RCMP confirms investigation into Canadian drone transfers to Libya

The RCMP has confirmed that it has been asked to investigate whether the transfer of Canadian built drones to Libya was in violation of Canadian regulations to implement a UN arms embargo on Libya.

When the Department of Foreign Affairs and International Trade confirmed last November[i] that it had “asked the RCMP to investigate these reports [of drone transfers to Libya] to ensure our sanctions are respected,” the RCMP had not confirmed that it was indeed investigating.

Three months after the question being put to them, the RCMP now “acknowledges that it received a referral of this matter from the Department of Foreign Affairs and International Trade (DFAIT)” and indicates that “the matter has been referred to the Customs and Excise Section of the ‘A’ Division RCMP.”[ii]

The Aeryon Scout, an unmanned (and unarmed) aerial vehicle (UAV) built by Aeryon Labs Inc. of Waterloo, [iii] earned headlines last summer when it was reported by the Globe and Mail[iv] and the New York Times[v] that Zariba Security of Ottawa had delivered the Aeryon Scout to the Libyan rebels and provided training on its use.

While Aeryon Labs Inc was not the exporter, the company’s publicity frequently refers to the use of the Aeryon Scout in Libya, adding that the vehicle “has played a key role in major world events.”[vi] By all accounts, the Scout is an extraordinary surveillance aircraft of less than three pounds. It fits into a suitcase, and is powered by four battery driven rotors.

The Scout has many civilian uses, but in Libya, it was used by Libyan rebels in offensive operations against the Government. As the Times put it in August: “The Libyan rebels have been using the Aeryon Scout Micro UAV to acquire intelligence on enemy positions and to coordinate their resistance efforts”[vii]  — hence, the investigation into its possible violation of both the UN embargo and the related Canadian regulations (see here for further background). The RCMP has not yet responded to the question of whether the results of the investigation will be made public.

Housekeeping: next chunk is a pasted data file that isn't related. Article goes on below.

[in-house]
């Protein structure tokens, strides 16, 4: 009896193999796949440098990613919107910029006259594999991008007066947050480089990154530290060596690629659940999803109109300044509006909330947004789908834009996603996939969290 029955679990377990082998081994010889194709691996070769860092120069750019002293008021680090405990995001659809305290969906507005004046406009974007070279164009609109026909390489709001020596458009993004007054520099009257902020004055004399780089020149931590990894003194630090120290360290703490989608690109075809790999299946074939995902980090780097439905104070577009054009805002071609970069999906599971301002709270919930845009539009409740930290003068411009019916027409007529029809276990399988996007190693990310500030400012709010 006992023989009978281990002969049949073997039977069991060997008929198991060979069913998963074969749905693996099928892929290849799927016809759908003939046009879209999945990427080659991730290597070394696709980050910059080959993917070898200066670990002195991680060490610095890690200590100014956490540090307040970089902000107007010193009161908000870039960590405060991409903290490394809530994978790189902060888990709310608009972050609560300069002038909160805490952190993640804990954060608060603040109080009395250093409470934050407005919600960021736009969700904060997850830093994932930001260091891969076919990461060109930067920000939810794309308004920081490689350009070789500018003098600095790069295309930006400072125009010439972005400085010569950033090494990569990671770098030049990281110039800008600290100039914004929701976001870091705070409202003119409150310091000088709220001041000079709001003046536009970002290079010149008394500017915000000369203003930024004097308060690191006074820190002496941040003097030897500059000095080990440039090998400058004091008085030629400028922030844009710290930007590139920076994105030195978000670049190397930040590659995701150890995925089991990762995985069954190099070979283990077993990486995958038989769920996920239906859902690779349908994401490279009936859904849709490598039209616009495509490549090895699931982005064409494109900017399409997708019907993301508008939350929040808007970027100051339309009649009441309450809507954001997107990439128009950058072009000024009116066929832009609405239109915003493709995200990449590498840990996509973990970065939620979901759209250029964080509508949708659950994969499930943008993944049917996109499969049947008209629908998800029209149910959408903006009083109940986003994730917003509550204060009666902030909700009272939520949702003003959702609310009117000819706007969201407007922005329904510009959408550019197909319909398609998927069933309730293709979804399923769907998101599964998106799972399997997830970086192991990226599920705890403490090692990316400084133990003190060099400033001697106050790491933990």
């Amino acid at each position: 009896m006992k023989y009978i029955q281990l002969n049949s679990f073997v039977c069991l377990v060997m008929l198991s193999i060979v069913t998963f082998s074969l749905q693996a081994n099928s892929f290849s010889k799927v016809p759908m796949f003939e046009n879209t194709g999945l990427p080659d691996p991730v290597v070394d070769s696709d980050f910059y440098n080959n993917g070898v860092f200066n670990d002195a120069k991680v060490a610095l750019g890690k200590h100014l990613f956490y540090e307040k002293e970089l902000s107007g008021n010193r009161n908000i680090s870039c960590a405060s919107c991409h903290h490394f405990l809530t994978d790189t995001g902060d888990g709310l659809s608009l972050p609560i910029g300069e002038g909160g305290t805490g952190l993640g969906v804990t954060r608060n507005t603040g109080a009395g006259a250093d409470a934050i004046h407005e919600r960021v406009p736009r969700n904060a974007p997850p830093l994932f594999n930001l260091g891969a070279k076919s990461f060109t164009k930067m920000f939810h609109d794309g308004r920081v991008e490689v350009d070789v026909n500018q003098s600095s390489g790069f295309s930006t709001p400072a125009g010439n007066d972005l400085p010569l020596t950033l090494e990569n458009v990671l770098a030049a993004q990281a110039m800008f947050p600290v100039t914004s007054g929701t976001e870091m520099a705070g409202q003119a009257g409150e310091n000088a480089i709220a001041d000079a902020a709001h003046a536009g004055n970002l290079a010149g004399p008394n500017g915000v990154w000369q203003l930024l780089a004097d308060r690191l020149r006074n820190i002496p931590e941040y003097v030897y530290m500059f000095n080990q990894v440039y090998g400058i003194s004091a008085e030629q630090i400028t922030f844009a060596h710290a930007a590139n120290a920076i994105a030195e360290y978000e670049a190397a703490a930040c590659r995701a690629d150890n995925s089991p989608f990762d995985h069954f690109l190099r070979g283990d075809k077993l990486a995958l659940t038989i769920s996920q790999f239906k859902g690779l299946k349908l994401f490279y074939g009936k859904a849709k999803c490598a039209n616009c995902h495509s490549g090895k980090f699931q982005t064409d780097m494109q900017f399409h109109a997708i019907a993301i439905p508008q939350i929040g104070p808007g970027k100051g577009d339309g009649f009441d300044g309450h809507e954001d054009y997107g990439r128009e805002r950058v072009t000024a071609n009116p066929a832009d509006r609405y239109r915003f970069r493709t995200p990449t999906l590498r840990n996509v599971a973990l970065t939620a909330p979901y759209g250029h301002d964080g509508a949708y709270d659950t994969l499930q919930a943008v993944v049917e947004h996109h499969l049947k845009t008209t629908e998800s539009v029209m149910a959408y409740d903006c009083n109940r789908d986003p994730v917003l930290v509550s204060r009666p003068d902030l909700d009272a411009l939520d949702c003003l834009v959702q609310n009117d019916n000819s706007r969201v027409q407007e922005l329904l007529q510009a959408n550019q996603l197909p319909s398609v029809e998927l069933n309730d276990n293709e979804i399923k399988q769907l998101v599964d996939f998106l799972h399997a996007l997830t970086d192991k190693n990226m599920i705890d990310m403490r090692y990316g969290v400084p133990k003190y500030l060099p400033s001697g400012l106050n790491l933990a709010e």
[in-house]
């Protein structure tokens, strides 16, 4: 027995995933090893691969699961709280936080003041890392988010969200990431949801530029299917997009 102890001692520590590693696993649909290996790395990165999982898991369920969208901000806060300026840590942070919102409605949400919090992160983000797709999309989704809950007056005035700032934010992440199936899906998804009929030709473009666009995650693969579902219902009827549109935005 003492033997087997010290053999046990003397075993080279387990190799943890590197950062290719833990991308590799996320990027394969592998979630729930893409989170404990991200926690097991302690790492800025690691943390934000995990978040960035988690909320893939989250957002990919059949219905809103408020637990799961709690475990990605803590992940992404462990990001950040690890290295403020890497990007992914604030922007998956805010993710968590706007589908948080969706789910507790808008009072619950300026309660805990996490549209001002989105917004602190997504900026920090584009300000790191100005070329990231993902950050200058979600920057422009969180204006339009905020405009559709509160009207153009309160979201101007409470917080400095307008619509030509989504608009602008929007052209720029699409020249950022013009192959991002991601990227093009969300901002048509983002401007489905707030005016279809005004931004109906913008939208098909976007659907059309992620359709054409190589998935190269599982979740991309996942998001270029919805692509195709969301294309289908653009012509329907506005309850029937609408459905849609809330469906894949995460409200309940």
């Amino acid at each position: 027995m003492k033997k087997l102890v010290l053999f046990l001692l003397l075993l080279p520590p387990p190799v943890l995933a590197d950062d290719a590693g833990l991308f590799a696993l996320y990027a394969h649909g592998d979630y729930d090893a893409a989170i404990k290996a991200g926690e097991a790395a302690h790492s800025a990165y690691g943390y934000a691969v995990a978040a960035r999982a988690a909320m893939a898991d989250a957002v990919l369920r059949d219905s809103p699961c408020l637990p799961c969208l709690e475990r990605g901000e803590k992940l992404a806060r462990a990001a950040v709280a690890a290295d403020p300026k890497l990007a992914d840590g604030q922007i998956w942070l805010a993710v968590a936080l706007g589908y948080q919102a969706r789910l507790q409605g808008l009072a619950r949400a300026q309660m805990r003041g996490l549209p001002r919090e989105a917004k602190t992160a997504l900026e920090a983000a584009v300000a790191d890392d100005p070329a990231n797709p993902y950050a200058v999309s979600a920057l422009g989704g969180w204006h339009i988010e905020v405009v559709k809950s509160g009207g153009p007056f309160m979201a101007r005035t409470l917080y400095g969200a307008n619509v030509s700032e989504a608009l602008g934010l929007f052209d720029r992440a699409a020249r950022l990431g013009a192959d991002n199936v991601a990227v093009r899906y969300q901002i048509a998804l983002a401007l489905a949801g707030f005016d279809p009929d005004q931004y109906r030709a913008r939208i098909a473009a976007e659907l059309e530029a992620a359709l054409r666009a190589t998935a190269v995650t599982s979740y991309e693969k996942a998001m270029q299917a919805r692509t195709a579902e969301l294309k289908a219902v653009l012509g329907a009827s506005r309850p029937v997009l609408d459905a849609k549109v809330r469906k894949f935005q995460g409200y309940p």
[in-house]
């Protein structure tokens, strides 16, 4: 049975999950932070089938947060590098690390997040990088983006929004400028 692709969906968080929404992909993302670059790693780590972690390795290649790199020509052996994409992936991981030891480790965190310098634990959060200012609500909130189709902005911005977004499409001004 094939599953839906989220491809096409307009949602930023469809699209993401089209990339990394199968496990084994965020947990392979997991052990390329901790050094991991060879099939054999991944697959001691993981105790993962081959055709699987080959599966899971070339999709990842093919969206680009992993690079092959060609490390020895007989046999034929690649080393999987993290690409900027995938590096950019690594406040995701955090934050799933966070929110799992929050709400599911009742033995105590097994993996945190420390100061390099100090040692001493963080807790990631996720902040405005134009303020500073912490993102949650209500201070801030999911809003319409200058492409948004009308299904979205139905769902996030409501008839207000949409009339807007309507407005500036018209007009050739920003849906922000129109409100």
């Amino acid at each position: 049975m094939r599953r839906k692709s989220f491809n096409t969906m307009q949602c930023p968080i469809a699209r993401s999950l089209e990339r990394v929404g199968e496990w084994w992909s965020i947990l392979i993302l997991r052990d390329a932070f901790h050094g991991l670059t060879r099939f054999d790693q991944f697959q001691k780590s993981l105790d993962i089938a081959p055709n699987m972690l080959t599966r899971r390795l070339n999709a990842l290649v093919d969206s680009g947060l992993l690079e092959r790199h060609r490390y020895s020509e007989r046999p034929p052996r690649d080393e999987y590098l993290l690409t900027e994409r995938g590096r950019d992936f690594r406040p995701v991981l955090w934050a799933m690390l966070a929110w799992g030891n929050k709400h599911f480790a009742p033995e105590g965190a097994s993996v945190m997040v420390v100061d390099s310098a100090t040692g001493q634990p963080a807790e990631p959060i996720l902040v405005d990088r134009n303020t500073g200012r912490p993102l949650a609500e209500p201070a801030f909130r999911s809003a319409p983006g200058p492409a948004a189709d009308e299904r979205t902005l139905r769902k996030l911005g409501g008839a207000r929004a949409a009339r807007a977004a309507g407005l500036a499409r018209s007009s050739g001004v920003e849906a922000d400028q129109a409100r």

eregehr@uwaterloo.ca

Notes


[i] “Canadian drones and the UN arms embargo on Libya,” 13 December 2011 http://disarmingconflict.ca/2011/12/13/Canadian-drones-and-the-un-arms-embargo-on-libya.

[ii] Email, 9 March 2012, from the RCMP’s Communications and Public Relations Unit.

[iii] The Aeryon Scout, built by Aeryon Labs Inc. of Waterloo, ON, “is a [small, suit-case size] vertical take-off and landing (VTOL) micro unmanned aerial vehicle used for tactical, over-the-hill aerial intelligence.” http://www.aeryon.com/.

[iv] Tu Thanh Ha, “How high-tech Canadian drones gave Libyan rebels a boost, The Globe and Mail, 23 August 2011. http://www.theglobeandmail.com/news/world/africa-mideast/how-high-tech-canadian-drones-gave-libyan-rebels-a-boost/article2139481/.

[v] Ian Austen, “Libyan Rebels Reportedly Used Tiny Canadian Surveillance Drone,” New York Times, 24 August 2011. http://www.nytimes.com/2011/08/25/world/africa/25canada.html.

 [vi] “Aeryon Labs Demonstrates Live Video Streaming & Flight Control over the Internet with ScoutTM Micro-UAV System,” Aeryon Labs Inc, 23 March 2012 Press Release. http://www.aeryon.com/news/pressreleases/376-tedx-waterloo-2012.html

[vii] The NY Times Blog, The Lede, reported on August 25 on a company news release that claimed that “the Libyan rebels have been usimg the Aeryon Scout Micro UAV to acquire intelligence on enemy positions and to coordinate their resistance efforts.” Robert Mackey, “Aug. 25 Updates on the War in Libya,” The Lede.  http://thelede.blogs.nytimes.com/2011/08/25/latest-updates-on-the-war-in-libya-2/.

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